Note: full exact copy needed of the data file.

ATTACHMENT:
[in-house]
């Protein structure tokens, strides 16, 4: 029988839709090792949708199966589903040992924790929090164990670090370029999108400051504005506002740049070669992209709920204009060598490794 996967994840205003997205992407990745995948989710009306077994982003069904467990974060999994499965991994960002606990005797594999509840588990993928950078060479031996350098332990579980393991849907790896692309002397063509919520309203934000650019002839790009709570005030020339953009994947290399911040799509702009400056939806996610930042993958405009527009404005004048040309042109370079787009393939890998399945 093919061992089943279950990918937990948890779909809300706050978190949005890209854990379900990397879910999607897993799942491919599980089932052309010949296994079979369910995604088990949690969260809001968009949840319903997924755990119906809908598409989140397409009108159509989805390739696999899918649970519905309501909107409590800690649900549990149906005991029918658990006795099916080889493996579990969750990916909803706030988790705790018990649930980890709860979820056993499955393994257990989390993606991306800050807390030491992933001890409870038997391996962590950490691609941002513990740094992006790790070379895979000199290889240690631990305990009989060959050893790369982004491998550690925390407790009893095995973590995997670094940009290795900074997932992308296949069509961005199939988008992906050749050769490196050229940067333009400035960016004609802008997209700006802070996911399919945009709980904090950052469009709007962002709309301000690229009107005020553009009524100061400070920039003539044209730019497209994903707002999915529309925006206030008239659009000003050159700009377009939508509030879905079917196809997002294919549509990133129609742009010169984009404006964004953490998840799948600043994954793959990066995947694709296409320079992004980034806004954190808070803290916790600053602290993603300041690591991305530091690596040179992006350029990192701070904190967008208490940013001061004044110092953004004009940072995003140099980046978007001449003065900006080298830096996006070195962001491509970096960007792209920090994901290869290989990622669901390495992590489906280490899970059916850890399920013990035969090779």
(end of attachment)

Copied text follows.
[in-house]
């Protein structure tokens, strides 16, 4: 029988839709090792949708199966589903040992924790929090164990670090370029999108400051504005506002740049070669992209709920204009060598490794 996967994840205003997205992407990745995948989710009306077994982003069904467990974060999994499965991994960002606990005797594999509840588990993928950078060479031996350098332990579980393991849907790896692309002397063509919520309203934000650019002839790009709570005030020339953009994947290399911040799509702009400056939806996610930042993958405009527009404005004048040309042109370079787009393939890998399945 093919061992089943279950990918937990948890779909809300706050978190949005890209854990379900990397879910999607897993799942491919599980089932052309010949296994079979369910995604088990949690969260809001968009949840319903997924755990119906809908598409989140397409009108159509989805390739696999899918649970519905309501909107409590800690649900549990149906005991029918658990006795099916080889493996579990969750990916909803706030988790705790018990649930980890709860979820056993499955393994257990989390993606991306800050807390030491992933001890409870038997391996962590950490691609941002513990740094992006790790070379895979000199290889240690631990305990009989060959050893790369982004491998550690925390407790009893095995973590995997670094940009290795900074997932992308296949069509961005199939988008992906050749050769490196050229940067333009400035960016004609802008997209700006802070996911399919945009709980904090950052469009709007962002709309301000690229009107005020553009009524100061400070920039003539044209730019497209994903707002999915529309925006206030008239659009000003050159700009377009939508509030879905079917196809997002294919549509990133129609742009010169984009404006964004953490998840799948600043994954793959990066995947694709296409320079992004980034806004954190808070803290916790600053602290993603300041690591991305530091690596040179992006350029990192701070904190967008208490940013001061004044110092953004004009940072995003140099980046978007001449003065900006080298830096996006070195962001491509970096960007792209920090994901290869290989990622669901390495992590489906280490899970059916850890399920013990035969090779």